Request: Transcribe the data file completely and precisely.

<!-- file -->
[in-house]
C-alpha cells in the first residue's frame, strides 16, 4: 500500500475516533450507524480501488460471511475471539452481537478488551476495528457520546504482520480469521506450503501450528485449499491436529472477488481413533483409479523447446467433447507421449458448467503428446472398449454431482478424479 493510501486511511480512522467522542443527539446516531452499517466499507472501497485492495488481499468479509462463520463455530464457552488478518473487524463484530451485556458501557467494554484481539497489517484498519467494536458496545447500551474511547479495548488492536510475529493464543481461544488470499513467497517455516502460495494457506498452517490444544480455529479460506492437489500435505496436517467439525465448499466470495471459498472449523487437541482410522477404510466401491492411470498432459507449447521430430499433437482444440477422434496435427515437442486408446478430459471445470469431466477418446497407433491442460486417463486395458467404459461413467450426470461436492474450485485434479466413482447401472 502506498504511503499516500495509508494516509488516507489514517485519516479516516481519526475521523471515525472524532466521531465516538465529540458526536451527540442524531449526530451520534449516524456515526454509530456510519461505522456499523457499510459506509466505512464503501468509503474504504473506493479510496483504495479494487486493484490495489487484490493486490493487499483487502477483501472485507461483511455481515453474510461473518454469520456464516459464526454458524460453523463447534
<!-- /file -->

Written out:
[in-house]
C-alpha cells in the first residue's frame, strides 16, 4: 500500500475516533450507524480501488460471511475471539452481537478488551476495528457520546504482520480469521506450503501450528485449499491436529472477488481413533483409479523447446467433447507421449458448467503428446472398449454431482478424479 493510501486511511480512522467522542443527539446516531452499517466499507472501497485492495488481499468479509462463520463455530464457552488478518473487524463484530451485556458501557467494554484481539497489517484498519467494536458496545447500551474511547479495548488492536510475529493464543481461544488470499513467497517455516502460495494457506498452517490444544480455529479460506492437489500435505496436517467439525465448499466470495471459498472449523487437541482410522477404510466401491492411470498432459507449447521430430499433437482444440477422434496435427515437442486408446478430459471445470469431466477418446497407433491442460486417463486395458467404459461413467450426470461436492474450485485434479466413482447401472 502506498504511503499516500495509508494516509488516507489514517485519516479516516481519526475521523471515525472524532466521531465516538465529540458526536451527540442524531449526530451520534449516524456515526454509530456510519461505522456499523457499510459506509466505512464503501468509503474504504473506493479510496483504495479494487486493484490495489487484490493486490493487499483487502477483501472485507461483511455481515453474510461473518454469520456464516459464526454458524460453523463447534